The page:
Is sustainability part of your corporate social responsibility commitment? This year’s Earth Day festivities mark the 49th year of the global awareness event and brings into focus a pressing concern for all Earthlings—from CEOs to regular Joes. To the point where a joke is perhaps the best way to sum up what Earth Day is about.
Q: What did Earth say to the other planets?
A: Get a life.
It may come as a surprise to learn how big an event the first Earth Day was. On 22 April 1970, an estimated 20 million people across the United States took part in peaceful demonstrations calling for environmental reform. In what has been widely cited as the launch of the modern environmental movement, the first Earth Day spawned groundbreaking U.S. laws:
- Clean Air Act
- Clean Water Act
- Safe Drinking Water Act
- Endangered Species Act
Europe also moved forward with a range of environmental laws within a few years of the first Earth Day, and the official EU website notes, “Green growth is at the heart of EU policy to ensure that Europe’s economic growth is environmentally sustainable.”
The Earth Day Network, which grew out of the inaugural event, went global in 1990. EDN now works with more than 50,000 partners in 193 countries, and more than one billion people participate in Earth Day activities each year.
The theme this year is Protect Our Species (from extinction), which touches on all manner of environmental concerns, from localized pesticide use to global climate change. People across the world will march, sign petitions, meet with elected officials, plant trees, and clean up their towns and roads. Corporations and governments will make pledges and announce sustainability measures.
Spotlighting CSR and ESG
While Earth Day is the largest civic observance in the world, it also gives the business world plenty to think about.
For one thing, companies might deem it timely to reassess their corporate social responsibility (CSR) policies and ethics strategies, or lack thereof. Due to many developments over the past decade or so, these may extend to international laws and the authority of various organizations that take voluntary CSR self-regulation beyond individual companies to industry-wide initiatives and mandatory schemes at regional, national and even transnational levels.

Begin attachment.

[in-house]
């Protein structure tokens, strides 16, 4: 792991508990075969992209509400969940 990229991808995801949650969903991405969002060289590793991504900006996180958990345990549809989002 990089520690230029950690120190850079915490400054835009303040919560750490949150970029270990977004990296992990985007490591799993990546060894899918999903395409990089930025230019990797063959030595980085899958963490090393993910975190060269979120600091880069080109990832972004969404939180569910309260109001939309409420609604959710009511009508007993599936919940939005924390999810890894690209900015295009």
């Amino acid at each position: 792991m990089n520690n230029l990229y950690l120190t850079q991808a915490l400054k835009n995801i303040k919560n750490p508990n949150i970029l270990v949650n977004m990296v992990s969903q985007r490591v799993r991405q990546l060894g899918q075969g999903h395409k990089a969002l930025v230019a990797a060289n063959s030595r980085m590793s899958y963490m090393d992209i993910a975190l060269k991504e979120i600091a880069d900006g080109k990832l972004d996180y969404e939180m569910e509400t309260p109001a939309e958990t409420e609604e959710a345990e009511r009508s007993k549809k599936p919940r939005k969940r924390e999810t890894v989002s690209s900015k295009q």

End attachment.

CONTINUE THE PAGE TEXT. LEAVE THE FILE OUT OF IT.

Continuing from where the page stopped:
There’s also the matter of growing investment in sustainable and ethical companies, and the three central factors in measuring it: environmental, social and governance (ESG). When considering CSR and ESG, companies might like to note that Earth Day has always been of great appeal to young people. In the U.S. in 1970, about 2,000 colleges and universities, and 10,000 primary and secondary schools, took part in the inaugural event. Very recently, of course, it is young people, including very young people, who have passionately seized the initiative in driving the call for genuine, committed action on climate change.
Millennials prioritize sustainability—and the brands that support it
By young people, read: consumers and investors of the not too distant future. To a significant degree, the millennials, or Gen Y—the children of the baby boomers, born between the early 1980s and early 2000s—have arrived already.
“Millennials are already coming into their own as an up-and-coming economic powerhouse, which means companies that embody their compassionate views have an opportunity to build a strong relationship on the ground floor,” says the global measurement and data analytics company Nielsen in its recent report Unpacking the Sustainability Landscape.
“When it comes to purchase behavior, it has become abundantly clear that consumers care. In fact, 73 percent of global consumers [adults of any age] say they would definitely or probably change their consumption habits to reduce their impact on the environment. As consumers become increasingly aware of what they put in and on their bodies, they are also interested in buying—and sometimes paying more for—products that simultaneously help the environment. In fact, 41 percent of consumers from around the world say they are highly willing to pay more for products that contain all-natural or organic ingredients.”
In surveys Nielsen conducted in the U.S. in 2017, 83 percent of millennials (aged 21-34) said it was extremely or very important to them that companies implemented programs to improve the environment. This compared to 66 percent of Gen X (35-49) and 62 percent of baby boomer (50-64) respondents. Similarly, 75 percent of the millennials said they would definitely or probably change any purchase/consumption habits to reduce their impact on the environment, compared to 46 percent of Gen Xers and 34 percent of baby boomers.
While the breakdown of responses to such questions varies in different parts of the world, there is clearly an ever-increasing need for companies to address CSR and ESG, to monitor for risk on environmental issues, and to thoroughly assess the threat of reputational and financial risk if they fall short.
It could be said that when it comes to Earth Day 2019 and its relevance to the world of business, Protect Our Species refers to more than the survival of threatened animals of the furred and feathered kind.
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